2002 C L C 757
Before S.A. Rabbani, J
NATIONAL INSURANCE CORPORATION and 2 others‑‑‑Respondents
Civil Revision Application No.21 of 2000, decided on 20th May, 2001.
Mst. Nasim Akhtar and 4 others v. Shalimar General Insurance Company Limited and 2 others 1994 SCMR 22 ref.
Nasir Maqsood for Applicant.
Siddiq Mirza for Respondent No. 1.
Abdur Rauf Khan for Respondents Nos.2 and 3.
Date of hearing: 18th May, 2001.
Due to collision with a trailor belonging to respondent No.2, driven by respondent No.3, the car of the applicant was damaged and he filed Civil Suit No.669 of 1991 for a decree of Rs.1,20,000 as damages/compensation against the present three respondents. Written statements were filed in the civil suit, issues were framed but: thereafter, suit was not contested by the defendants/respondents. The suit was accordingly decreed on 30‑8‑1997 by Ilnd Senior Civil Judge. Karachi, West. Application for execution of the decree was filed and an objection was taken by the present respondent No.l that, under the law, their liability was limited to the extent of Rs.20,000 only. The objection was not accepted by the Executing Court and the present respondent No. 1 filed Civil Appeal No.37 of 1999. The IIIrd Additional District Judge, Karachi, West, by her order, dated 28‑7‑1999. allowed the appeal. holding that the liability of the appellant/respondent No.l was fixed by statute and thus its execution beyond fixed liability was prohibited by law. This judgment of the Appellate Court has been called in question by way of present Revision Application.
The suit was decreed against all the three defendants/present respondents as prayed and prayer in the suit was for a decree of Rs.1,20,000 against the defendant jointly and severally. Now the simple question to be determined is whether the Executing Court has to execute the decree jointly and severally for the said amount or it can consider and act upon the liability of the respondent No. l fixed by law.
Mr. Nasir Maqsood, learned counsel for the applicant, submitted that the Executing Court cannot go behind the decree and has to execute it as has been passed in support of his contention, he has cited a number of Indian as well ‑as Pakistani Authorities. It is now an indisputably established principle that the Executing Court cannot go behind the decree and it is not necessary to cite all those rulings.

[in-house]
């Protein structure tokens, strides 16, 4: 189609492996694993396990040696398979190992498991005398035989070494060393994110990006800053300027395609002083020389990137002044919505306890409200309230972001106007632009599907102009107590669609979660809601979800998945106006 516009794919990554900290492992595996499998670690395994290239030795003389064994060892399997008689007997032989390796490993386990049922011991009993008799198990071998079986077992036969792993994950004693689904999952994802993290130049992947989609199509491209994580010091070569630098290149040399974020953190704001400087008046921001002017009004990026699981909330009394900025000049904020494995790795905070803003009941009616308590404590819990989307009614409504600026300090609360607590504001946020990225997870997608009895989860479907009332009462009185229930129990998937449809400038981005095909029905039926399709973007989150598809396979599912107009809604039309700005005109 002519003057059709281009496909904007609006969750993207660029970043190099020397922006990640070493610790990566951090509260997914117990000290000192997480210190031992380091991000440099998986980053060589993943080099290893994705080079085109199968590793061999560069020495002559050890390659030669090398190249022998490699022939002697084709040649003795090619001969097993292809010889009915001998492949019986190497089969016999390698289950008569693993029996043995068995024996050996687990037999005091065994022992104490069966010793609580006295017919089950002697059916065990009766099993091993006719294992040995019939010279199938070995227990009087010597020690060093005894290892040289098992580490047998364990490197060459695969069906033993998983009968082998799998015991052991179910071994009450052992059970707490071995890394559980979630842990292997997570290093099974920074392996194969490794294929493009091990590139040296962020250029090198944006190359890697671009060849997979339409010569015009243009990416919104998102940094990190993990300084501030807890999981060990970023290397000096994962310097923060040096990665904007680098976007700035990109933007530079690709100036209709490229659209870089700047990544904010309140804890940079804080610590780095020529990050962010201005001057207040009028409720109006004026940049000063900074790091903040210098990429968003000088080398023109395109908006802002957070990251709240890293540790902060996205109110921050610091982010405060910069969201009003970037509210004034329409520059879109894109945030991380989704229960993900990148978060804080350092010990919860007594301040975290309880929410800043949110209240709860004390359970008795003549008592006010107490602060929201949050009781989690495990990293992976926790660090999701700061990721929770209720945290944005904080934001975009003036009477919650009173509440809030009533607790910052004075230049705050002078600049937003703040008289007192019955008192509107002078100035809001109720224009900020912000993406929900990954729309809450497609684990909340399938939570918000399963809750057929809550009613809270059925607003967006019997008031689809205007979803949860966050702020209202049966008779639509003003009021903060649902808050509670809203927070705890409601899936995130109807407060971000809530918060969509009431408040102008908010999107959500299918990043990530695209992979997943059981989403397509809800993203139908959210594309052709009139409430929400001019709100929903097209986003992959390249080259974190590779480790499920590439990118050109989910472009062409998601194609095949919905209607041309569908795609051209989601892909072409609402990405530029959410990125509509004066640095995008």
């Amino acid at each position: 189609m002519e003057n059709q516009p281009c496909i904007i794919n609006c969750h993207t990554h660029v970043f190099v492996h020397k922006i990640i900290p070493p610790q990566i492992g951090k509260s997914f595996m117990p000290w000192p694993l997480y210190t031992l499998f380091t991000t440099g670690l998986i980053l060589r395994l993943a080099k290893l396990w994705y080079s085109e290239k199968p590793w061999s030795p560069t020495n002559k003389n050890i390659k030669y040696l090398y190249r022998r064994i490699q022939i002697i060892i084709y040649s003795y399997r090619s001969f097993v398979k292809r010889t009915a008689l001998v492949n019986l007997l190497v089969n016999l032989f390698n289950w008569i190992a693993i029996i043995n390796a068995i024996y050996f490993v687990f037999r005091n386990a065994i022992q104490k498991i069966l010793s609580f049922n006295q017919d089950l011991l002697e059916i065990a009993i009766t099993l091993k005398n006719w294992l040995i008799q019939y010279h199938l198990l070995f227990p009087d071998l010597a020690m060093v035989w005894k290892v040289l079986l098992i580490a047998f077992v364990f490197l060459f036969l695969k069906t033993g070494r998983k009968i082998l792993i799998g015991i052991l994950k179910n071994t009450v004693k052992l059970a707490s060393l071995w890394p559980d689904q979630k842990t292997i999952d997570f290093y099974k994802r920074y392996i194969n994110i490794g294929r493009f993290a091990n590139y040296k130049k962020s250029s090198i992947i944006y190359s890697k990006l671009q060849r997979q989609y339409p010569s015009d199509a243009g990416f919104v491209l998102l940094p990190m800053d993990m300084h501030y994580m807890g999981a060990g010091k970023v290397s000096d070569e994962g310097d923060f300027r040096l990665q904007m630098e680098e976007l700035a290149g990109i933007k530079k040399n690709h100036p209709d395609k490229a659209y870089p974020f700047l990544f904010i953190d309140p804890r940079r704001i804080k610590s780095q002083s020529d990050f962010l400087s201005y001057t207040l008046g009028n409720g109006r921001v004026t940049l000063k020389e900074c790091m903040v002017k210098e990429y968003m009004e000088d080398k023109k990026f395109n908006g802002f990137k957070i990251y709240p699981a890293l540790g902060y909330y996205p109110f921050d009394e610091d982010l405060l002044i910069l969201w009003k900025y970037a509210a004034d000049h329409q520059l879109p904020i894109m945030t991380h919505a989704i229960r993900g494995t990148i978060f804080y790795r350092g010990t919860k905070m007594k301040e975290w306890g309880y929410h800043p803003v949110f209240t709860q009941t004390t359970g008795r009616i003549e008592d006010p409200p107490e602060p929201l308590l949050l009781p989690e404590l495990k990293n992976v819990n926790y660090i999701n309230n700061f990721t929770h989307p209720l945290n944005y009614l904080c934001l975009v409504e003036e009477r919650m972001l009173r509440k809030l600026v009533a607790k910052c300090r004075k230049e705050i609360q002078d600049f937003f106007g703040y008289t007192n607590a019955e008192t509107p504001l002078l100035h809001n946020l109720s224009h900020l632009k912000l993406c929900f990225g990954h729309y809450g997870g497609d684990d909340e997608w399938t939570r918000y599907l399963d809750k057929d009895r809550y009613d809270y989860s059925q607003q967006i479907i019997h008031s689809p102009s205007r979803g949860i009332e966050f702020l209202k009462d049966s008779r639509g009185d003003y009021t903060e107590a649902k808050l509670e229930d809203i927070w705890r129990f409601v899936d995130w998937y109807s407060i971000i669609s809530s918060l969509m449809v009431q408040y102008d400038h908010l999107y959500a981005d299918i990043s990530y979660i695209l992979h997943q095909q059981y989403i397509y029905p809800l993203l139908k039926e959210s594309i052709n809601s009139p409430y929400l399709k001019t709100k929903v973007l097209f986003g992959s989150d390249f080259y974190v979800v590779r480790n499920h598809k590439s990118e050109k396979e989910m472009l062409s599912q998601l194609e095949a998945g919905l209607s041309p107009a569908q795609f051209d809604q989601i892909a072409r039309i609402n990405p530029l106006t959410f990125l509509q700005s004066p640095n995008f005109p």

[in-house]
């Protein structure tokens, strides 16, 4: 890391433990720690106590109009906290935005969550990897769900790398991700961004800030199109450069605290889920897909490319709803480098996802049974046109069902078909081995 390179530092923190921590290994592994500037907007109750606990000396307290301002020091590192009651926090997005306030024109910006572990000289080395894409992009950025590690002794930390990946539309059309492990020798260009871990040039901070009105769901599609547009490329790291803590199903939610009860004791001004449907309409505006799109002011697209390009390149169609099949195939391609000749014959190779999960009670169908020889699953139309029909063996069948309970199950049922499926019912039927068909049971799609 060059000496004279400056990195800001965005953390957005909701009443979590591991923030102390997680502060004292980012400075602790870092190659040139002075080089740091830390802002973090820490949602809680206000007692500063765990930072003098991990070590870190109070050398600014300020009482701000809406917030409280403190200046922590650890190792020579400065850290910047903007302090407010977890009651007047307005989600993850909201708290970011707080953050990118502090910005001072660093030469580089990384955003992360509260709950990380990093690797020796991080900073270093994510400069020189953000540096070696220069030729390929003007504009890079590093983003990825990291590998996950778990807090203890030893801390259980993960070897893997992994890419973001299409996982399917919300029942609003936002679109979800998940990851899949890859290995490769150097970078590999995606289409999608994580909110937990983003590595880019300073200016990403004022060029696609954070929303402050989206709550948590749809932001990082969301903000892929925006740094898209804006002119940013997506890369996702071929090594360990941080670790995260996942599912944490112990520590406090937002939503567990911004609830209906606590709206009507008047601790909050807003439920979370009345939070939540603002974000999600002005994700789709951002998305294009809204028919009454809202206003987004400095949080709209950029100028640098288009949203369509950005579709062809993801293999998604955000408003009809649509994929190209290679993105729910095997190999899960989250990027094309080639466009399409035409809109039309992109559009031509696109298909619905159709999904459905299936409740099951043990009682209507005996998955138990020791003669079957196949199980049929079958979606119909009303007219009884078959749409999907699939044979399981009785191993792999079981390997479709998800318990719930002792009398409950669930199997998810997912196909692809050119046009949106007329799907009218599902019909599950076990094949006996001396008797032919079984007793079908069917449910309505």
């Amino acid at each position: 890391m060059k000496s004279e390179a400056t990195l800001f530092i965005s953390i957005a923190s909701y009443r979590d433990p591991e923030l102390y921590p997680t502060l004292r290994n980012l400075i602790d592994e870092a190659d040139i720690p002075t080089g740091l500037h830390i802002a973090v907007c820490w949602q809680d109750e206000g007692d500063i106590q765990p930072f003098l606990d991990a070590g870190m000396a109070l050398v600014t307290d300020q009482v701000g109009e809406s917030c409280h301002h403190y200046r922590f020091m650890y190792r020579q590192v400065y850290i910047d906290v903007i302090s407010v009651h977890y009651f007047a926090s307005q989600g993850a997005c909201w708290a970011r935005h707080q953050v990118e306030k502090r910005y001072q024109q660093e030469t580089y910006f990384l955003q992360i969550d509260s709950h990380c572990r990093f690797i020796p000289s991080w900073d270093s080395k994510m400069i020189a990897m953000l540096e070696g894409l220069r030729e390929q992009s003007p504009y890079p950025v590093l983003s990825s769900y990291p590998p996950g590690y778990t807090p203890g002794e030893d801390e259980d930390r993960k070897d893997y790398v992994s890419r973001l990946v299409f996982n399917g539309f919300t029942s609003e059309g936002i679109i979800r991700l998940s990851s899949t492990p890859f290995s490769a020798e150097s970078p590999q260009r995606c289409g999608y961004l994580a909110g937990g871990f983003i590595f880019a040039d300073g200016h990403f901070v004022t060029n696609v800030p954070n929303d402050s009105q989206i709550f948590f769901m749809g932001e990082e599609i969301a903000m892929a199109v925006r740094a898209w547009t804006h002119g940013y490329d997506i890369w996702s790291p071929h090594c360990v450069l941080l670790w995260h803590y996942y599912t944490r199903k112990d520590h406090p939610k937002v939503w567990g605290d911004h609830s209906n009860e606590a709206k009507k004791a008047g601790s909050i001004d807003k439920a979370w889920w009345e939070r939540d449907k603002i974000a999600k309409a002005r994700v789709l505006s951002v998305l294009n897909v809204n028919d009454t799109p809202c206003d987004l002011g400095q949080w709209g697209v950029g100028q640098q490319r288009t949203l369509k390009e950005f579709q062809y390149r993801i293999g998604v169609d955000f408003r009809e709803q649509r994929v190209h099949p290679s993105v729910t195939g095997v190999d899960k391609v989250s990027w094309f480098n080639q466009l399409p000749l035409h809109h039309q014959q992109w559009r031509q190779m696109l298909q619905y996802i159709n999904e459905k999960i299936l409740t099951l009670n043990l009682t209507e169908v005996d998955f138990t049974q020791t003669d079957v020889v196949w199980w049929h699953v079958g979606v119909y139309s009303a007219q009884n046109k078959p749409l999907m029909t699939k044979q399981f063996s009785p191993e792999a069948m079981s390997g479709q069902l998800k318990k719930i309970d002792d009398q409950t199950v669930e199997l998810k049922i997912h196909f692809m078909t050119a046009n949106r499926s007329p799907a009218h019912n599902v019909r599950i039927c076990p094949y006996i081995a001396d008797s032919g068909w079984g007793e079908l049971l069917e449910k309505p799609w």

However, the case of Mst. Nasim Akhtar and 4 others v. Shalimar General Insurance Company invited and 2 others 1994 SCMR 22 is similar to the present one on facts. In that case also, the Insurance Company took a plea of limited liability during execution proceedings. It was observed by the Supreme Court that the decree had become final and in the execution proceedings it was not open to the respondent No. l (the 1nvurance Company), to take up the plea which had not been taken before the trial Court during the course of the hearing of the suit which was ultimately decreed and the decree was allowed to become final it was held that in those circumstances, said respondent No. l itself was responsible for the decree against it, even though its liability was limited it was not open to the respondent No. l/judgment‑debtor at that stage to contend that its liability had not been correctly assessed or determined. It was finally observed that if it was permissible, there would be no end or finality to the judgment and decree which had become final.
In the present case a plea regarding limit of liability was taken by the present respondent No. l in their written statement filed in the Civil Court, but thereafter they did not contest the claim of the applicant/plaintiff and allowed the decree to be passed against them. Even thereafter they did not file any appeal to challenge the decree and also allowed the decree to become final.
Mr. Siddiq Mirza, learned counsel for respondent No. l submitted that the abovementioned decision of the Supreme Court is not applicable to the present case because a plea about the limit of their liability was taken in the written statement filed in the suit. The contention is not acceptable because the responsibility of the defendant/respondent No. l was not over just by filing written statement with such a plea. This respondent failed to press the plea before the Civil Court thereafter at the stage of evidence or arguments and also allowed the decree to become final by not filing an appeal to challenge it. In any case, the Executing Court has no jurisdiction to re‑determine the liability or reconsider the law for the purpose. The decree had become final and the Executing Court has no option but to execute it as it was passed. The Appellate Court has materially erred in holding that the decree was in executable as the liability of the respondent/appellant was limited by law. This could not have been considered at the execution stage.
The respondents Nos.2 and 3 neither have anything to do with point involved in this revision, nor their counsel has addressed his arguments on this point. He submitted his arguments on the points not involved in this revision and, therefore, it is not even necessary to mention them.
In view of the above discussion, the revision is allowed and the impugned judgment/order passed in Civil Appeal No.37 of 1999 is set aside.